LONDON (Reuters) –
Japan sank deeper into recession with industrial output tumbling at a record pace and inflation near zero, while data was expected to show the U.S. economy contracting at its fastest rate in 26 years.
As the world global economic crisis deepened, Euro zone unemployment hit 8.0 in December while inflation fell to a near 10-year low of 1.1 percent, Eurostat said on Friday, heightening expectations the European Central Bank, will slash interest rates in March.
British mortgage lending in December came off all-time lows to rise three times faster than expected, in what could be an early indication banks have started to lend again after capital injections from the government.
However, the trend was far from global. In Australia, private sector credit shrank in December for the first time since 1992 as foreign banks cut lending.
Japanese GDP figures in February are now expected to show its economy shrinking at a double-digit rate after industrial production fell 9.6 percent in December, with companies forced to cut output as demand for cars, electronics and machinery waned, while annual core inflation slowed to just 0.2 percent.
Rising unemployment, slowing household spending and no improvement in the industrial outlook added to investors' fears Japan was flirting with deflation and would post a horror GDP figure in February if exports do not bail it out.
"It is already a consensus view that core consumer inflation will turn negative soon, but we must watch if a worsening of the economy pushes Japan into a deflationary spiral even though the Bank of Japan sees no signs of that happening right now," said Tatsushi Shikano, senior economist at Mitsubishi UFJ Securities.
Worsening economic conditions could see drastic measures from central banks seeking inventive ways to support economies and help credit markets that are starving companies of cash.
HSBC, Europe's biggest bank and one of the few major banks that has not needed government support, said fair value accounting and capital adequacy rules had worsened the financial crisis, and called for a new set of principles and rules to boost financial market transparency.
Chairman Stephen Green said: "Business needs to co-operate with government and regulators in the creation of a new global marketplace for all industries and consumers."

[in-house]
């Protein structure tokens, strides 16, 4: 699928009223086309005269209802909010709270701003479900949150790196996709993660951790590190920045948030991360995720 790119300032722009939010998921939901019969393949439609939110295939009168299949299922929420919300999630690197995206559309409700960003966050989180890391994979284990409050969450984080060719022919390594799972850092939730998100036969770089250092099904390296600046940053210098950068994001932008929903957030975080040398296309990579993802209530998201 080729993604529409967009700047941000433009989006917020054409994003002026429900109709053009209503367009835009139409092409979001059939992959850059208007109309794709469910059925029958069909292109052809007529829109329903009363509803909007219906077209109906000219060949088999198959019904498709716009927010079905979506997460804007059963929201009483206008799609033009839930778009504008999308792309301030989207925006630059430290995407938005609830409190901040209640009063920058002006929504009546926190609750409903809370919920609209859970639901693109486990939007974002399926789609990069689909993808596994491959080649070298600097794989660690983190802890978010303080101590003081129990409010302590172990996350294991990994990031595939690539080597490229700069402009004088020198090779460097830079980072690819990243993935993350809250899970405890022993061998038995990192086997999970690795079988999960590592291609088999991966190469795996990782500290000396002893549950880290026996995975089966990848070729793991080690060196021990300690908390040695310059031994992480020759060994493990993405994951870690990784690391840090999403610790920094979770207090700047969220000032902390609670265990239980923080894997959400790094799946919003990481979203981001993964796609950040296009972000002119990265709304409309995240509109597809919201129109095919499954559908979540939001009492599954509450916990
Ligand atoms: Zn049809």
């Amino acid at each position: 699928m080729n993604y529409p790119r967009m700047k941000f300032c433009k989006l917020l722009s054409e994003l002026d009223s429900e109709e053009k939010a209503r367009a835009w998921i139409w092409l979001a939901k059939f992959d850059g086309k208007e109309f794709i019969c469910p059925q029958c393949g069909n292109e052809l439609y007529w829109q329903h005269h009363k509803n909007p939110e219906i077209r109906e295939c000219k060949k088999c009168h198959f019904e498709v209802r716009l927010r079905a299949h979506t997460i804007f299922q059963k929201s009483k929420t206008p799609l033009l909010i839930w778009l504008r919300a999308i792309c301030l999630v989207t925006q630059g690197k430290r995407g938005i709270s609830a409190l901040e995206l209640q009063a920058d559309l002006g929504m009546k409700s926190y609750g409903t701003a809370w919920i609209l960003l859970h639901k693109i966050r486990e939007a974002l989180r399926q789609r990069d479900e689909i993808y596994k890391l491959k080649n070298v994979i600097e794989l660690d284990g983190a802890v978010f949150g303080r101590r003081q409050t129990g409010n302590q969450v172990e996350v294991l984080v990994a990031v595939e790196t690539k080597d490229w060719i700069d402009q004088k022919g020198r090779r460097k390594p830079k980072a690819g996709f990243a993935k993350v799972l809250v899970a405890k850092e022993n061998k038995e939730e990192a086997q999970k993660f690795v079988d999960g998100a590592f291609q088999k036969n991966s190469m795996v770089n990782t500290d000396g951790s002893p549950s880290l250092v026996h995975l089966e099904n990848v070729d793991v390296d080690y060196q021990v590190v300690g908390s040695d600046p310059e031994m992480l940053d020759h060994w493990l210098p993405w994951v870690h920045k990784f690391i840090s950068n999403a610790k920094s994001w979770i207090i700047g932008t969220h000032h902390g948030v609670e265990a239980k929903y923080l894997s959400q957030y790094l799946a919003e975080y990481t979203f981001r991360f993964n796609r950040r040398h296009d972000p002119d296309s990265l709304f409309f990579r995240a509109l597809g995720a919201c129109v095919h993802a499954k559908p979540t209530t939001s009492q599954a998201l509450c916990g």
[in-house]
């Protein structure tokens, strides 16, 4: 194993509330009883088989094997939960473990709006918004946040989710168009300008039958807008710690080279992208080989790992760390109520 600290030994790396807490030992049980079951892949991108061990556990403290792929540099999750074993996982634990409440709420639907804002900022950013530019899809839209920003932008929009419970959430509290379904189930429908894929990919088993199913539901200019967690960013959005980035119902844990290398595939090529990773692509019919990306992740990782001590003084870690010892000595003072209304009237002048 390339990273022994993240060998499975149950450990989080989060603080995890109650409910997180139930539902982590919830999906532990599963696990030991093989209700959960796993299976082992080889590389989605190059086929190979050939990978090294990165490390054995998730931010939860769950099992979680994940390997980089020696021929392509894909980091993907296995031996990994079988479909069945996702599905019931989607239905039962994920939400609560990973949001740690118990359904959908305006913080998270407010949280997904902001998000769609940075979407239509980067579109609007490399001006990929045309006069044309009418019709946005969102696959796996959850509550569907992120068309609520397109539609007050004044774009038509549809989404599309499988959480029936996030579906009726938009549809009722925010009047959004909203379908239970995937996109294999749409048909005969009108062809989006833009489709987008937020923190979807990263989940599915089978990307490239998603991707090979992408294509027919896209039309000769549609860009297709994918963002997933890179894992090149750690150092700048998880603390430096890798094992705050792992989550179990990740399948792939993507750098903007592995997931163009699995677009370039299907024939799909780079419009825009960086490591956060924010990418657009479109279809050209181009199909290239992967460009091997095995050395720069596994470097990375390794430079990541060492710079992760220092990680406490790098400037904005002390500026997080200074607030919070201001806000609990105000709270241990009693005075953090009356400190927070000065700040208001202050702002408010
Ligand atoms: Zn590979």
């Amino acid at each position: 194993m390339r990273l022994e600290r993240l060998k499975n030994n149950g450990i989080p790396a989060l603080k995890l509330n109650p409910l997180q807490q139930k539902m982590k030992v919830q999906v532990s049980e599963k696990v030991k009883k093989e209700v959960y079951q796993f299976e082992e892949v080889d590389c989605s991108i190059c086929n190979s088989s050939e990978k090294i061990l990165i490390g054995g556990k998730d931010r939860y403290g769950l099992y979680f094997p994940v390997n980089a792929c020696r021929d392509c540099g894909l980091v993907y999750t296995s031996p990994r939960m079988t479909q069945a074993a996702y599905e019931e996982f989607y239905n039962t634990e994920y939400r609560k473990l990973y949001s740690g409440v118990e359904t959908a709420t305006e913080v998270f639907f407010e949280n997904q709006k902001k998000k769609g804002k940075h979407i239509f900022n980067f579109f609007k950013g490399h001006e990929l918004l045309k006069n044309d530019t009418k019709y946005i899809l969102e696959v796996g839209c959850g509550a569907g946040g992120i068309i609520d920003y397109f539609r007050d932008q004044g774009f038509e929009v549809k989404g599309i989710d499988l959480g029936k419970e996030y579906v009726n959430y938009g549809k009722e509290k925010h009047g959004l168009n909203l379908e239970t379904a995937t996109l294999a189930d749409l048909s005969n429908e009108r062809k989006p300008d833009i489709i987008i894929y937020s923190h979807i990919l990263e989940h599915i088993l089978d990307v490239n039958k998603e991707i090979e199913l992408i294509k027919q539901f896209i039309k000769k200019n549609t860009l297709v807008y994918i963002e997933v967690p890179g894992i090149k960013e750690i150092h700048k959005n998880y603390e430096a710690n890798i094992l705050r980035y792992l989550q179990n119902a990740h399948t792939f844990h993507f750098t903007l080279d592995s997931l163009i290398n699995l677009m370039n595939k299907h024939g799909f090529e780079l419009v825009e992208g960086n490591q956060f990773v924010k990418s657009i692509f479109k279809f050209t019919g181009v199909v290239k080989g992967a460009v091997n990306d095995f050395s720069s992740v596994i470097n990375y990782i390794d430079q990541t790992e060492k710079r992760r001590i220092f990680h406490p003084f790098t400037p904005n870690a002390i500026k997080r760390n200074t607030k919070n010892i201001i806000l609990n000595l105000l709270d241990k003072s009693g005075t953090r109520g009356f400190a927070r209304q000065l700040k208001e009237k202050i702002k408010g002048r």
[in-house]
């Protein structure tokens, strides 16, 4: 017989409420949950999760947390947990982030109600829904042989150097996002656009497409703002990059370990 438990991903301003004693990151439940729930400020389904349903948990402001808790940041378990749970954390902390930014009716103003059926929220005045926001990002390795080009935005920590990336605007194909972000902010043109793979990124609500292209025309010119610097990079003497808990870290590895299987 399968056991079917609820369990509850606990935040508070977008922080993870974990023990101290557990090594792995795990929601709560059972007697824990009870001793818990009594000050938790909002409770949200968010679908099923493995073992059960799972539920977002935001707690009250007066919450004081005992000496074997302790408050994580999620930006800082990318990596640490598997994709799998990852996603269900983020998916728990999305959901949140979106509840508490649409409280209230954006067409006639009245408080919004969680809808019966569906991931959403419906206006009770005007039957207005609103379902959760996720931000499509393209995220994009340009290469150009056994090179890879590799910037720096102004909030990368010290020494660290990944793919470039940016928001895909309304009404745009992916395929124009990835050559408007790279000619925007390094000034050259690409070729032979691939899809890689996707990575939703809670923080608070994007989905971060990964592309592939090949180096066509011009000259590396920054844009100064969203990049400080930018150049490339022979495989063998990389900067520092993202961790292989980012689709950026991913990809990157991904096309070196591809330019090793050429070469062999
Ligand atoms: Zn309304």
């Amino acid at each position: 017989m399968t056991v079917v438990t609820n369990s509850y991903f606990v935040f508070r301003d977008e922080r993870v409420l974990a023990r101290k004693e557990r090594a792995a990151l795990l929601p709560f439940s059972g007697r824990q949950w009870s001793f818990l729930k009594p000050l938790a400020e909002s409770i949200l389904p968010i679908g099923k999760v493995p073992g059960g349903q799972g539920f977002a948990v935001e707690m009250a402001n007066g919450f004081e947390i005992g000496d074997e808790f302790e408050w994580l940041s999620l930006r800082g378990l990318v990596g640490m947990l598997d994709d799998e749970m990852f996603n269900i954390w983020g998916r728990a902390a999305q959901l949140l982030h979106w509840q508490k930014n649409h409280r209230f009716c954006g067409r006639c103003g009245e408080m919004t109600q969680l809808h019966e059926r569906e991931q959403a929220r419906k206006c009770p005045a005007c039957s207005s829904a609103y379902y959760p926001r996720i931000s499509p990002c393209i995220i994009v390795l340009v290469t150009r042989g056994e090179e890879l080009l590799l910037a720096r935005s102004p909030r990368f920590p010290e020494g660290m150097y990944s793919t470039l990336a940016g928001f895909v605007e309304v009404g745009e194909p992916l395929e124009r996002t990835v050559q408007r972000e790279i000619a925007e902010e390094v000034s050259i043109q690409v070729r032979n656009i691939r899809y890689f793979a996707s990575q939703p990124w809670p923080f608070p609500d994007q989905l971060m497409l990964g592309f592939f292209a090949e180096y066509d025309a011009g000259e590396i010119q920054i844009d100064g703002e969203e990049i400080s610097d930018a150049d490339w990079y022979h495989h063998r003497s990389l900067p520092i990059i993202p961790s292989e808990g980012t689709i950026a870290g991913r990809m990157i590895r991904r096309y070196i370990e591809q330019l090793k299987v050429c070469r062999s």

More bad news was expected in the United States on Friday.
Economists think the U.S. Commerce Department will report fourth-quarter gross domestic product, the broadest measure of economic activity, shrank an annualized 5.4 percent.
Figures on Thursday showed new U.S. single-family home sales fell 14.7 percent in December to an all-time low. The number of Americans receiving unemployment benefits jumped to a record 4.78 million in mid-January and first-time filings also rose.
U.S. President Barack Obama is seeking to get a $819 billion stimulus plan through the Senate, following its passage through the House of Representatives this week, before mid-February.
British mortgage lending rose three times as fast as expected in December, an early indication banks have started to lend again after capital injections from the government.
Despite the rise in British mortgage lending, UBS economist Amit Kara said the housing market remained tough.
"It's clearly better than expected, but it's important to remember that we are coming off all-time lows. These numbers are consistent with further pretty sharp falls in house prices.
In Australia, Reserve Bank of Australia figures showed total credit fell 0.3 percent in December, well below a forecast 0.5 percent rise, fuelling expectations the central bank would announce another hefty interest rate cut next week.
Economists said the surprise figure strengthened the case for a second stimulus package in Australia, accelerated income tax cuts and increased government spending.
Across the Tasman Sea, the once-favored New Zealand dollar fell to another six-year low after the central bank said interest rates would likely be cut further, a day after the benchmark rate was cut by 1.5 percentage points.
European stocks were little changed in mid-morning trade after Japan's Nikkei share average closed 3.1 percent lower on the bad industrial output and rising unemployment news. The falls followed a similar decline on Wall Street after record monthly U.S. unemployment figures.
On currency markets, the dollar was firmer against the euro but down on the yen.
Major global companies are providing daily evidence of how deep the global crisis is biting, costing governments trillions of dollars and threatening millions of jobs.
Toyota Motor was likely to post a 2008-09 operating loss in excess of its latest forecast of 150 billion yen ($1.66 billion), a company source said, because of big production cuts planned in coming months. The Nikkei business daily said Toyota's loss would hit 400 billion yen.
Rival Honda Motor lowered annual profit forecasts for the fourth time in a year, and after a December 17 warning.
Toshiba Corp was in talks to merge part of its chip operations with NEC Corp's semiconductor unit as they battle slumping demand and prices, a source with knowledge of the negotiations said. Toshiba had already warned it would post its biggest annual loss ever and its shares slid 17 percent.
Separately, NEC said it would cut 20,000 jobs, including some already announced, by March 2010.
"It's a losers' union," said SMBC Friend Securities manager Fumiyuki Nakanishi. "The domestic chip industry appears at the brink of death."
(Additional reporting by Paul Tait in Singapore and Reuters bureaux; Editing by Jon Boyle)